Written by Iain Hoey
A consultation on the standards of the UK’s leading food and farming assurance body has drawn to a close, collecting over 3,000 pieces of feedback from meetings, written questions, emails, phone calls and answers to its line consultation survey.
Launched in January, the Red Tractor scheme ran an eight-week review of new proposals for scheme’s six sectors – beef and lamb, poultry, pigs, dairy, fresh produce and combinable crops and sugar beet.
The scheme, which routinely reviews its standards every three to four years across all sectors to ensure members farm in a way that meets the expectations of consumers and market requirements as simply as possible, asked the industry for feedback over its proposals.
The proposals were developed with input from experts across the food chain – farming organisations, farmers, vets, processors, retailers and foodservice operators, over a 12-month period of research which studied consumer trends, reviewed the latest science and evidence, as well as benchmarked the scheme against competitors and industry best practice.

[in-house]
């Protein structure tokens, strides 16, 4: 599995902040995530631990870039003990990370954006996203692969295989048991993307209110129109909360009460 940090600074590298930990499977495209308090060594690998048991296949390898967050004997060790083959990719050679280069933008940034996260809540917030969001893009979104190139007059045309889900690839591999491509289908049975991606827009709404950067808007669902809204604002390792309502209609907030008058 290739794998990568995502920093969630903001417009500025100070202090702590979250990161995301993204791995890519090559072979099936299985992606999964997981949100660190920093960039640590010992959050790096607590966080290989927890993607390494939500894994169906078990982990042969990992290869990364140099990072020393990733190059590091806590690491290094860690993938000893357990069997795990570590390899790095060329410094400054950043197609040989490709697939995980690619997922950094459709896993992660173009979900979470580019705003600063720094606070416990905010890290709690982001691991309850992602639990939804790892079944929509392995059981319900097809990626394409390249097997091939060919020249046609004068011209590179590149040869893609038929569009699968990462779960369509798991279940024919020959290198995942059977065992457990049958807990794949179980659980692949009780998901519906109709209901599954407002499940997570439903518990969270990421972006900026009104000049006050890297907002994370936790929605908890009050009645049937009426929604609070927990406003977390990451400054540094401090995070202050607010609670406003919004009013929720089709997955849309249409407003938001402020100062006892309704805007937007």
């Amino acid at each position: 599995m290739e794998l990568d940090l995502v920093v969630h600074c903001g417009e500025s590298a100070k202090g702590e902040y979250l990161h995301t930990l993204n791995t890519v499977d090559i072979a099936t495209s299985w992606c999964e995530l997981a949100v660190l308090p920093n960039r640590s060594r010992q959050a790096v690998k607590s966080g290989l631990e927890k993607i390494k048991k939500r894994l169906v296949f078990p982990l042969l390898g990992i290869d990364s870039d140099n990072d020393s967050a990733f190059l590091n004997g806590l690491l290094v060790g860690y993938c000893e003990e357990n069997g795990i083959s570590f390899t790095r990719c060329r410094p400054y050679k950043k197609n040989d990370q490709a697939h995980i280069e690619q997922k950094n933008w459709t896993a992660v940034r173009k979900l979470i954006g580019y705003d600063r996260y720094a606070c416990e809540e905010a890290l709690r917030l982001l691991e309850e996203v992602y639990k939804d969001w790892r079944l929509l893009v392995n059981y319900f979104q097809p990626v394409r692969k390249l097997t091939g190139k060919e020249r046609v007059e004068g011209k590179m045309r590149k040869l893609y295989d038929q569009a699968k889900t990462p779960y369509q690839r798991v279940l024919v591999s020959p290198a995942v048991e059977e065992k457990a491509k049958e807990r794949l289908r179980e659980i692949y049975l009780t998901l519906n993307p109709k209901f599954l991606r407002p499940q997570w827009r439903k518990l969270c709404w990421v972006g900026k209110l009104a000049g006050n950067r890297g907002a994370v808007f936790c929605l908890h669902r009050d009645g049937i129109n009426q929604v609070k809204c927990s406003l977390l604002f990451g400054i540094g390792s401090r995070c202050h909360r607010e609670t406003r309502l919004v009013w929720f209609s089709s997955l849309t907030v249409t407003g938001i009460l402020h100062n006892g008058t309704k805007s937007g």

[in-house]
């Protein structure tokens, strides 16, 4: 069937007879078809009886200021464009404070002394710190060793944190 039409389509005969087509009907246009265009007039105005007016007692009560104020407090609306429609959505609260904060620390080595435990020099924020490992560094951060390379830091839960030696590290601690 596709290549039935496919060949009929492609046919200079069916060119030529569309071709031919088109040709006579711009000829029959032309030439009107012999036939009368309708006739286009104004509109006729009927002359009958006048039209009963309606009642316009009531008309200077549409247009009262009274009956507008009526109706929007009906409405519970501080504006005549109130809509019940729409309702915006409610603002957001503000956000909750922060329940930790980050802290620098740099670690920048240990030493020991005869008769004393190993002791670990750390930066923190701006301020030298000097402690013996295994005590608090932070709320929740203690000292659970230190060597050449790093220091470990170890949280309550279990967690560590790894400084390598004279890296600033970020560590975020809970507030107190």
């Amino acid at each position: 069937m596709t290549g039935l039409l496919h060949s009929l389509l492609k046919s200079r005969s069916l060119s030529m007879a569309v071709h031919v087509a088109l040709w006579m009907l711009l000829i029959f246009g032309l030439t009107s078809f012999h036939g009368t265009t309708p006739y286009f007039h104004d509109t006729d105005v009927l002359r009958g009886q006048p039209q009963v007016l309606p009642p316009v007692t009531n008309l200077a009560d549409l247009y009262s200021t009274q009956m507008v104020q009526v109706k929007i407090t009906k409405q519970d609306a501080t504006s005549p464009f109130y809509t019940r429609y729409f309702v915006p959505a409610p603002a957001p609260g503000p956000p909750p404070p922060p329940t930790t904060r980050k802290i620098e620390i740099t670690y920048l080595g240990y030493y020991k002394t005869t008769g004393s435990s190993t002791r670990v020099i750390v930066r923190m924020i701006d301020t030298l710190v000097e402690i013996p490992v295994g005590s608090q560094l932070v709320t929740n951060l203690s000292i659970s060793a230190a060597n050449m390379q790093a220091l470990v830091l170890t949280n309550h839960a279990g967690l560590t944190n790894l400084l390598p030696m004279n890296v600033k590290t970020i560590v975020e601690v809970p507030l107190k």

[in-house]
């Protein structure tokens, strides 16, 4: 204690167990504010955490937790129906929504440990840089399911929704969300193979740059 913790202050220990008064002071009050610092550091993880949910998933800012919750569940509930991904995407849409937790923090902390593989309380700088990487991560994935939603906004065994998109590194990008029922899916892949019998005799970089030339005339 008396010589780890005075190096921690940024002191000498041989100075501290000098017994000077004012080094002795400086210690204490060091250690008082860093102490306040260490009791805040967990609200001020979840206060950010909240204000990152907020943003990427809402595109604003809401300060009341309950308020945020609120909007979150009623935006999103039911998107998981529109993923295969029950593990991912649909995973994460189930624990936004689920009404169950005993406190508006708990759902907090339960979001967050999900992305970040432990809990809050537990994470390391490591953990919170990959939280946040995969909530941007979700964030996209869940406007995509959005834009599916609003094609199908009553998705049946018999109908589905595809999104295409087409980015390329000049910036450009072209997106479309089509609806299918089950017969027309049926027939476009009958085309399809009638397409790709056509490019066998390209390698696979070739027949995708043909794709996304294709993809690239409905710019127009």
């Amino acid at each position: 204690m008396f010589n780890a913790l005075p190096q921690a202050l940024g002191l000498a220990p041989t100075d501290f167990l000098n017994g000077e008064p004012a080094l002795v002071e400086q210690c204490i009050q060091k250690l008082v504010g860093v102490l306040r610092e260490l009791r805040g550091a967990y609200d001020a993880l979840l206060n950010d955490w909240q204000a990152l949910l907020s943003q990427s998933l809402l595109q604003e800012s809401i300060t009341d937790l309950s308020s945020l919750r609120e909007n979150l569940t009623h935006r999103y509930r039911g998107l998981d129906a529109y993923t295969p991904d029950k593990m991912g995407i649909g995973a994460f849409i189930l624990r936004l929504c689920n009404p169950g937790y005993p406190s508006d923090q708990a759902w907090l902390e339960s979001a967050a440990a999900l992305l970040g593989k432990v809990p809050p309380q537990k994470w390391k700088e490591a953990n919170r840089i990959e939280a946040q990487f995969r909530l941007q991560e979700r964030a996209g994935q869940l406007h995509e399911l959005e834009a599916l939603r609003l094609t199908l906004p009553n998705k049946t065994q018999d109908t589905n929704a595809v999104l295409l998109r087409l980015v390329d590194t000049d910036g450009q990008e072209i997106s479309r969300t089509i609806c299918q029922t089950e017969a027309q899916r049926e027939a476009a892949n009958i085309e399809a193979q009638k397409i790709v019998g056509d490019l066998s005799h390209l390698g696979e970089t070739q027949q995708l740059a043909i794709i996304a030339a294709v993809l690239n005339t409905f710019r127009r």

During the consultation, the Red Tractor team attended around 60 member and stakeholder meetings with around 2,000 people in attendance, collecting over 3,000 pieces of feedback.
Red Tractor CEO Jim Moseley called it the body’s biggest consultation in its 20-year history: “Although we routinely review our standards every few years, we felt it was important to change our approach, by opening up the process to as many individuals as possible. We wanted to hear directly from our members and stakeholders, in addition to the established routes of representative groups and organisations.
“We’re living in a time of ever-increasing scrutiny and recognise that the choices we make today, could have a fundamental impact on the future of British Agriculture. Preserving the public’s trust in UK agriculture and the Red Tractor, a recognised symbol of British food quality has never been more important.”
The final proposition of the Version 5 Standards will be published in the summer, ahead of implementation in November.
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